For example I consider a heat equation that I want to solve numerically : $$u_t=u_{xx},$$ In order to have a uniqueness on a computational bounded domain I have to have boundary condition specified for both $x_{min}$ and $x_{max}$. Ideally I can specify the value of the function, if it is not known I can specify the value of the derivative. However, even if I use the exact solution to specify value of the derivative I noticed that the error at the boundaries is larger than in the middle of the grid. It might be a bug in the code or a fundamental error that I don't get.

Therefore, my question is: does Neumann boundary condition maintains uniqueness of a solution or it is only valid for Dirichlet? And when I can safely use gradient value on the boundary compare to the value of the function itself? Sometimes, I have no idea about the value of the function on the boundary, however, it is more natural to set the boundary values though the derivatives.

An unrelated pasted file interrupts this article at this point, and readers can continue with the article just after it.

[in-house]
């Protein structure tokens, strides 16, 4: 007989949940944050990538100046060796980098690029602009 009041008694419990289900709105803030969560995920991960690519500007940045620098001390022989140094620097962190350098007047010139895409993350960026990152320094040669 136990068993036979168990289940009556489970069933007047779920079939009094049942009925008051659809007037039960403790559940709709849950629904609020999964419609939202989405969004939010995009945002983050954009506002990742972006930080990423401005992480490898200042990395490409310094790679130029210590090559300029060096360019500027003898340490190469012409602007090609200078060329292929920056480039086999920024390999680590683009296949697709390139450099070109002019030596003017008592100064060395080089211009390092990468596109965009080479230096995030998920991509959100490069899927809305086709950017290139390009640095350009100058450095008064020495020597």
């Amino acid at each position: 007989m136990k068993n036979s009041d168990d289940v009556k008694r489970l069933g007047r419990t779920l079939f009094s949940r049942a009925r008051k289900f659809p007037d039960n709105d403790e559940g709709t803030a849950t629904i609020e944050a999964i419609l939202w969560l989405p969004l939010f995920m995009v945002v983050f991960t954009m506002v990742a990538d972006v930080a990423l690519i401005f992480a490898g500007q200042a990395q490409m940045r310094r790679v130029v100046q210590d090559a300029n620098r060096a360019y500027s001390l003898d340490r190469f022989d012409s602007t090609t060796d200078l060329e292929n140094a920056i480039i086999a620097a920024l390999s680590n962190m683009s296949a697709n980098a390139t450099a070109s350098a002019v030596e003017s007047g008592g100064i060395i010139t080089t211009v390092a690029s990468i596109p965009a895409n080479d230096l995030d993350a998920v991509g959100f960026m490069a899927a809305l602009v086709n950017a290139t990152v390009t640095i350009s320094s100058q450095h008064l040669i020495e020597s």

• $\begingroup$ How are you discretizing the heat equation? $\endgroup$
    – gnzlbg
    Commented Aug 5, 2012 at 12:35
  • $\begingroup$ I apply Crank Nicolson method $\endgroup$
    – Kamil
    Commented Aug 5, 2012 at 23:14

1 Answer 1


Yes, for the heat equation Neumann boundary conditions all around the boundary is sufficient to maintain uniqueness of the solution. Whether you choose Neumann or Dirichlet conditions is dictated by the physical situation you try to model: if you know the temperature, then you need Dirichlet conditions; if you know the heat flux, then you need Neumann conditions.

As for the error: in a 1d situation I would expect the error to be roughly uniformly distributed after a few time steps. That may mean that you have an error, but it's of course hard to tell without more details.


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